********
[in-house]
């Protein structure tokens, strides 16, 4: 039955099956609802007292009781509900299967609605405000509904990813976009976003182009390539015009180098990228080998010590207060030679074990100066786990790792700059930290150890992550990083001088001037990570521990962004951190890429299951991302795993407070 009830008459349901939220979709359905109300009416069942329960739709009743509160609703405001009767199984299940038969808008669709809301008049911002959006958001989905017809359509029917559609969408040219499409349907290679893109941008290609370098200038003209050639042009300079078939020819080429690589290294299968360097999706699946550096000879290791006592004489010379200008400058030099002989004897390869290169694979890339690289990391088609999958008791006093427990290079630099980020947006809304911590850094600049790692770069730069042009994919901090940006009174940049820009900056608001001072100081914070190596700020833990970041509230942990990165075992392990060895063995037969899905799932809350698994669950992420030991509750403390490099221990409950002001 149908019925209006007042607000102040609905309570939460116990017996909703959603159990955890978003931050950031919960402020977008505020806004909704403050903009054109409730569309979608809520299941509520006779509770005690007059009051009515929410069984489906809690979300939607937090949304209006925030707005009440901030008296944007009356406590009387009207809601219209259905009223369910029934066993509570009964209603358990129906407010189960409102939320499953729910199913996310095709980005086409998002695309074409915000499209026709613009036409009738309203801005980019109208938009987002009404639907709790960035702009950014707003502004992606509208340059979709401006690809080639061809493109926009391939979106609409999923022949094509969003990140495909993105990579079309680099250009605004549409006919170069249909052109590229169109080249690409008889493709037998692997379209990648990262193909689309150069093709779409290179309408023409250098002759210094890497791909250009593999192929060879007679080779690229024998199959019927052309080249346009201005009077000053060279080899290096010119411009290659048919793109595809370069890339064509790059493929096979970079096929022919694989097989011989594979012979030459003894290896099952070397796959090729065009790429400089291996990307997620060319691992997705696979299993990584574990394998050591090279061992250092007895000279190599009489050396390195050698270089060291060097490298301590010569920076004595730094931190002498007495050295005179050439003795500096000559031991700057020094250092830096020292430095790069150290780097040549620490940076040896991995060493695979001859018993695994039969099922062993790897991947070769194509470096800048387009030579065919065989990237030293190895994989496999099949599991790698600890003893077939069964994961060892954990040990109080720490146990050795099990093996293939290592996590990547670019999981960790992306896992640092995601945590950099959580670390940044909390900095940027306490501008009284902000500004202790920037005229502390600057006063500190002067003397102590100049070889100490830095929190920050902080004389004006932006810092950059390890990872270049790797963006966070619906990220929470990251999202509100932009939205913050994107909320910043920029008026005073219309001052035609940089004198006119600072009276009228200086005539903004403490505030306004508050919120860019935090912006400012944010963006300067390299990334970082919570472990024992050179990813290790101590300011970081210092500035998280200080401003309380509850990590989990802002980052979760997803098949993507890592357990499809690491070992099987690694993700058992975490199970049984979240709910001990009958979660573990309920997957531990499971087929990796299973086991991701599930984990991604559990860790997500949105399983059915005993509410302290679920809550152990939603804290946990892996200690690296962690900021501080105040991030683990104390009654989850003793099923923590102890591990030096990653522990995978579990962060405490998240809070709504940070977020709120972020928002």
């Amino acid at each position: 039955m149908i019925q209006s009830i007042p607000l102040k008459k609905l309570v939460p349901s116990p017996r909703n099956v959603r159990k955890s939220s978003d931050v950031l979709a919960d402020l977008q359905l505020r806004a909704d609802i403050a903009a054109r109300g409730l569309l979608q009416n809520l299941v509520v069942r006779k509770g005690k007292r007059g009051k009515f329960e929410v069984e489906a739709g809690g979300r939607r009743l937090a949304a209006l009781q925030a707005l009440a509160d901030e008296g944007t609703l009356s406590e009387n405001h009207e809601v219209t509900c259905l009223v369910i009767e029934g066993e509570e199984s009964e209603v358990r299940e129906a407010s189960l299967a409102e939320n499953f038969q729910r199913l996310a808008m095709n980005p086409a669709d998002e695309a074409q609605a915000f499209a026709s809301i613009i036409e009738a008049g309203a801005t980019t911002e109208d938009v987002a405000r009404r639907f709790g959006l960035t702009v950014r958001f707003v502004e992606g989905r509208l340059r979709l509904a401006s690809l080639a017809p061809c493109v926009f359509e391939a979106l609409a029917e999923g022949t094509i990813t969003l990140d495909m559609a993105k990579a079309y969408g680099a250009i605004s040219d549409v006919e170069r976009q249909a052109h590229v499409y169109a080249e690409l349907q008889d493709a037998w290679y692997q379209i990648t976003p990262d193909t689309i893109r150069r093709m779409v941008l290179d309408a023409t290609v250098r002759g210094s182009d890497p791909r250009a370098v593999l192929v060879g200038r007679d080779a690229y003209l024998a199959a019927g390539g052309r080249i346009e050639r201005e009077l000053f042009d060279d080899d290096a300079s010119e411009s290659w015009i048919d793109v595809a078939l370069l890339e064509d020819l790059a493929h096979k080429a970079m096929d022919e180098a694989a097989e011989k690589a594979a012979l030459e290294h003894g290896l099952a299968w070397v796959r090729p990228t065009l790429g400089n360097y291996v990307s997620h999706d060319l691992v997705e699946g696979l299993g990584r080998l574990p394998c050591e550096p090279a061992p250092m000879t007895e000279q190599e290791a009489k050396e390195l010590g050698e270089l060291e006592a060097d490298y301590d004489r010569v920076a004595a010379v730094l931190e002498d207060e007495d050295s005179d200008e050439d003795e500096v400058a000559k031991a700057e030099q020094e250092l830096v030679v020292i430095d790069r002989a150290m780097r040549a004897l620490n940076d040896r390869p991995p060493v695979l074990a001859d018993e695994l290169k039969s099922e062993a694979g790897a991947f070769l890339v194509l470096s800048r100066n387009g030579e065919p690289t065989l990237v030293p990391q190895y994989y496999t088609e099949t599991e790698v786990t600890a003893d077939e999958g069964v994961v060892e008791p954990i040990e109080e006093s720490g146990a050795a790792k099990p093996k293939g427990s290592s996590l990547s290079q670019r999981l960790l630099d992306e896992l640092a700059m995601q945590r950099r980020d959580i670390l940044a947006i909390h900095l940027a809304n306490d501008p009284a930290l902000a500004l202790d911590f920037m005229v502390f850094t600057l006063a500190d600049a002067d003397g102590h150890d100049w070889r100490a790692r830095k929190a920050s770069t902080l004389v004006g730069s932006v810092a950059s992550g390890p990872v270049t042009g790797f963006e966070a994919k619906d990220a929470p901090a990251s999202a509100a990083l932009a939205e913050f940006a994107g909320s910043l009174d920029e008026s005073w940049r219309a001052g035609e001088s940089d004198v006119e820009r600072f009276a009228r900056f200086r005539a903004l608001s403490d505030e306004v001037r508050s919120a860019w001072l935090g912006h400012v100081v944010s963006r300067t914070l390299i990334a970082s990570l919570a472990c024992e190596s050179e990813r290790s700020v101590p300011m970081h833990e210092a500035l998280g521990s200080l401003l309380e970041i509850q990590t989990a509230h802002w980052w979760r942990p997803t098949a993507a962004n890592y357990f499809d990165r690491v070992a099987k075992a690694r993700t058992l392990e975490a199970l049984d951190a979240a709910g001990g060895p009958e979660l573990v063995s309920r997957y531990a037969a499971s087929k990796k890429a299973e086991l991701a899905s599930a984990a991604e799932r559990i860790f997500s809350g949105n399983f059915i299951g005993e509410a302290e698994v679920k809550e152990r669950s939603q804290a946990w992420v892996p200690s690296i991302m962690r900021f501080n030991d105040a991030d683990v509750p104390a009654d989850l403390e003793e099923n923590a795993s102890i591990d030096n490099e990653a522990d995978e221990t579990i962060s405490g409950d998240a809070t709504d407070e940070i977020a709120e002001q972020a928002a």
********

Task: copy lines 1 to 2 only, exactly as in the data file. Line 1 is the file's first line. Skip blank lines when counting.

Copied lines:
[in-house]
């Protein structure tokens, strides 16, 4: 039955099956609802007292009781509900299967609605405000509904990813976009976003182009390539015009180098990228080998010590207060030679074990100066786990790792700059930290150890992550990083001088001037990570521990962004951190890429299951991302795993407070 009830008459349901939220979709359905109300009416069942329960739709009743509160609703405001009767199984299940038969808008669709809301008049911002959006958001989905017809359509029917559609969408040219499409349907290679893109941008290609370098200038003209050639042009300079078939020819080429690589290294299968360097999706699946550096000879290791006592004489010379200008400058030099002989004897390869290169694979890339690289990391088609999958008791006093427990290079630099980020947006809304911590850094600049790692770069730069042009994919901090940006009174940049820009900056608001001072100081914070190596700020833990970041509230942990990165075992392990060895063995037969899905799932809350698994669950992420030991509750403390490099221990409950002001 149908019925209006007042607000102040609905309570939460116990017996909703959603159990955890978003931050950031919960402020977008505020806004909704403050903009054109409730569309979608809520299941509520006779509770005690007059009051009515929410069984489906809690979300939607937090949304209006925030707005009440901030008296944007009356406590009387009207809601219209259905009223369910029934066993509570009964209603358990129906407010189960409102939320499953729910199913996310095709980005086409998002695309074409915000499209026709613009036409009738309203801005980019109208938009987002009404639907709790960035702009950014707003502004992606509208340059979709401006690809080639061809493109926009391939979106609409999923022949094509969003990140495909993105990579079309680099250009605004549409006919170069249909052109590229169109080249690409008889493709037998692997379209990648990262193909689309150069093709779409290179309408023409250098002759210094890497791909250009593999192929060879007679080779690229024998199959019927052309080249346009201005009077000053060279080899290096010119411009290659048919793109595809370069890339064509790059493929096979970079096929022919694989097989011989594979012979030459003894290896099952070397796959090729065009790429400089291996990307997620060319691992997705696979299993990584574990394998050591090279061992250092007895000279190599009489050396390195050698270089060291060097490298301590010569920076004595730094931190002498007495050295005179050439003795500096000559031991700057020094250092830096020292430095790069150290780097040549620490940076040896991995060493695979001859018993695994039969099922062993790897991947070769194509470096800048387009030579065919065989990237030293190895994989496999099949599991790698600890003893077939069964994961060892954990040990109080720490146990050795099990093996293939290592996590990547670019999981960790992306896992640092995601945590950099959580670390940044909390900095940027306490501008009284902000500004202790920037005229502390600057006063500190002067003397102590100049070889100490830095929190920050902080004389004006932006810092950059390890990872270049790797963006966070619906990220929470990251999202509100932009939205913050994107909320910043920029008026005073219309001052035609940089004198006119600072009276009228200086005539903004403490505030306004508050919120860019935090912006400012944010963006300067390299990334970082919570472990024992050179990813290790101590300011970081210092500035998280200080401003309380509850990590989990802002980052979760997803098949993507890592357990499809690491070992099987690694993700058992975490199970049984979240709910001990009958979660573990309920997957531990499971087929990796299973086991991701599930984990991604559990860790997500949105399983059915005993509410302290679920809550152990939603804290946990892996200690690296962690900021501080105040991030683990104390009654989850003793099923923590102890591990030096990653522990995978579990962060405490998240809070709504940070977020709120972020928002």